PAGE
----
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This subject examines the causes of peace and war between the ‘great powers’ of the contemporary world. It begins with the realist claim that war is basic to international relations and the attendant argument that peace is merely the period of preparation between two wars. This claim is then examined and critically evaluated through a range of literatures – historical and theoretical – and in-depth case studies of great power rivalry of the recent past and today.
The analysis will be informed by a consideration of the nature of the international system – why and when it incentivises war and peace – and the internal character of the great powers themselves so as to understand better when and why they choose to fight. Does the quest for security by great powers render other states less secure? Can international law obviate the recurrence of war? Why, despite the evolution of complex international governance mechanisms, do liberal democracies still rely on military force to realise their objectives? Can hegemony be transferred from one state or group of state to another peacefully? Does the nature of autocracy in states such as China and Russia make war with non-autocratic states inevitable? Will rising powers – like China, Brazil and India – become more or less pacific? These questions and many others form our substantial focus.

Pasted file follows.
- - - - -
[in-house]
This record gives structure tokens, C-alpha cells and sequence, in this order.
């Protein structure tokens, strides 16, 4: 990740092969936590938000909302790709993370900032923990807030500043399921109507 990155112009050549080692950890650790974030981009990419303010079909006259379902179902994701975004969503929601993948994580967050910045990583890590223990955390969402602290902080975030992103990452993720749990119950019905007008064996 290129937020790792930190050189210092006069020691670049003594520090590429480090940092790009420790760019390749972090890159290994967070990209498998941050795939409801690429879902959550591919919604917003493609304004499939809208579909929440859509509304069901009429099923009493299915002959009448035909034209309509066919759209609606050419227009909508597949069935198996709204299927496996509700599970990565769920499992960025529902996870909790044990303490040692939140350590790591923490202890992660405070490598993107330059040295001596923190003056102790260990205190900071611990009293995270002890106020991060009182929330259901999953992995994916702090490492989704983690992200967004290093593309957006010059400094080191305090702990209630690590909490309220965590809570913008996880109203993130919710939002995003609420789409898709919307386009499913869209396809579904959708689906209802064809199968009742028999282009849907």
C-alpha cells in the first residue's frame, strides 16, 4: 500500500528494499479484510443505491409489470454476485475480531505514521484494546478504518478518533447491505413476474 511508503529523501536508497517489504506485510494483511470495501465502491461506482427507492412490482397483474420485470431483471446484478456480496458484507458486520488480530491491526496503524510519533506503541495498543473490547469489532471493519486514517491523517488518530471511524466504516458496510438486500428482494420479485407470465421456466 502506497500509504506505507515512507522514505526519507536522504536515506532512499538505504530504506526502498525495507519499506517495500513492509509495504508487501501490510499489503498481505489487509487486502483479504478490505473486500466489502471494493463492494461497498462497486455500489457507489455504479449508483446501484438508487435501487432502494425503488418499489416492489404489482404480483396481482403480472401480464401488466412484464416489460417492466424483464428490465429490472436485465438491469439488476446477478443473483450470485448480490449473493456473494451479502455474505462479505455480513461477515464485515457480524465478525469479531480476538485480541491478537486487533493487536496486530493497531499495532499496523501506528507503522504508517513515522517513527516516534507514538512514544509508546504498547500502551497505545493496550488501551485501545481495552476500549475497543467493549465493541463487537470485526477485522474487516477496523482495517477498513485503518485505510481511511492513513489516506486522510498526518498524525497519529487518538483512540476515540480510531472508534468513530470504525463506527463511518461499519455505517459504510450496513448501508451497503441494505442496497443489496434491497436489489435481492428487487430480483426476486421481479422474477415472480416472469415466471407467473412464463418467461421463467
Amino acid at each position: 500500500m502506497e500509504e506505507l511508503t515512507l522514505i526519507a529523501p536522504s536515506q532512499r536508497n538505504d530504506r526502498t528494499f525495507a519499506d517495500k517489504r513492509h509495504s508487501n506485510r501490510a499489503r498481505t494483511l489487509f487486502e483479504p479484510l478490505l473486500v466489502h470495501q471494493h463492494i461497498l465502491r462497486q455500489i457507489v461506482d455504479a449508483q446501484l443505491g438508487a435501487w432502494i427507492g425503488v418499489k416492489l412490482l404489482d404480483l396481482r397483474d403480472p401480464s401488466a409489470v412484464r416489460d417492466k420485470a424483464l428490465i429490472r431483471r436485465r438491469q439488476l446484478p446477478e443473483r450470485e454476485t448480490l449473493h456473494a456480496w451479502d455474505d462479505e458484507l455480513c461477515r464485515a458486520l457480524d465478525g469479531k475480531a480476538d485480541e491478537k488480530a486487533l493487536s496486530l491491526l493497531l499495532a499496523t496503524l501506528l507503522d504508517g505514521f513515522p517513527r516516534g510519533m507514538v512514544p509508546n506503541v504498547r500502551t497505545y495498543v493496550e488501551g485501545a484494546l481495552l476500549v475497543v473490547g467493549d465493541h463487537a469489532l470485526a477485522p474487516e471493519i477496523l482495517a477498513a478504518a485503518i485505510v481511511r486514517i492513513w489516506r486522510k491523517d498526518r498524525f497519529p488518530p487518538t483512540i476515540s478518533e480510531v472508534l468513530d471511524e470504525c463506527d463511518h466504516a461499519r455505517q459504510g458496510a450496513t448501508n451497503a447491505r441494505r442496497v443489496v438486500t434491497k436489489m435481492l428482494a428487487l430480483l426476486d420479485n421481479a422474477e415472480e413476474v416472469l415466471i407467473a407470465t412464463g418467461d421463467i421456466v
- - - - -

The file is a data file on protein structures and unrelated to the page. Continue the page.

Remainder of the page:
Intended learning outcomes
Students who complete this subject should:
- Develop a critical understanding of the key issues, challenges, actors, and institutions associated with great power rivalry;
- Develop an understanding of the relationship between state/national character and the international system;
- Develop a critical understanding of the main theories of war and peace in international relations;
- Develop a critical understanding of the debates over why war and peace occur; how war might be stopped/averted and peace restored/maintained.
- Apply research skills and critical methods to a field of inquiry
- Develop persuasive arguments on a given topic
- Communicate oral and written arguments and ideas effectively
- Develop cross-cultural understanding
Last updated: 3 November 2022